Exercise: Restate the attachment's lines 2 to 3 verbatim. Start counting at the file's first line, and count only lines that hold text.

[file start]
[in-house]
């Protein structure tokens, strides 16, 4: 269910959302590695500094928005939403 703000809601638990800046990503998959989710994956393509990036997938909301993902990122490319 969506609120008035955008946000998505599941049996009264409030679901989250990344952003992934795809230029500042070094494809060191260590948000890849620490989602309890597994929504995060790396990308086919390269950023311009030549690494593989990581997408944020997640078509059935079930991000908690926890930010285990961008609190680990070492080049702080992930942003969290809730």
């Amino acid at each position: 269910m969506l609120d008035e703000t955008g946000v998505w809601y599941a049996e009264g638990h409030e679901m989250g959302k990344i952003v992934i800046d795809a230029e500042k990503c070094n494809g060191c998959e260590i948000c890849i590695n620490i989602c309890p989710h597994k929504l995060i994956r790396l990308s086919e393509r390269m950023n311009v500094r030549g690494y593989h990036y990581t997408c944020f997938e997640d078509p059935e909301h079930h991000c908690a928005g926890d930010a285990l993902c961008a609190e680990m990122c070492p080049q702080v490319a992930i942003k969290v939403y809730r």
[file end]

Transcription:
């Protein structure tokens, strides 16, 4: 269910959302590695500094928005939403 703000809601638990800046990503998959989710994956393509990036997938909301993902990122490319 969506609120008035955008946000998505599941049996009264409030679901989250990344952003992934795809230029500042070094494809060191260590948000890849620490989602309890597994929504995060790396990308086919390269950023311009030549690494593989990581997408944020997640078509059935079930991000908690926890930010285990961008609190680990070492080049702080992930942003969290809730």
């Amino acid at each position: 269910m969506l609120d008035e703000t955008g946000v998505w809601y599941a049996e009264g638990h409030e679901m989250g959302k990344i952003v992934i800046d795809a230029e500042k990503c070094n494809g060191c998959e260590i948000c890849i590695n620490i989602c309890p989710h597994k929504l995060i994956r790396l990308s086919e393509r390269m950023n311009v500094r030549g690494y593989h990036y990581t997408c944020f997938e997640d078509p059935e909301h079930h991000c908690a928005g926890d930010a285990l993902c961008a609190e680990m990122c070492p080049q702080v490319a992930i942003k969290v939403y809730r």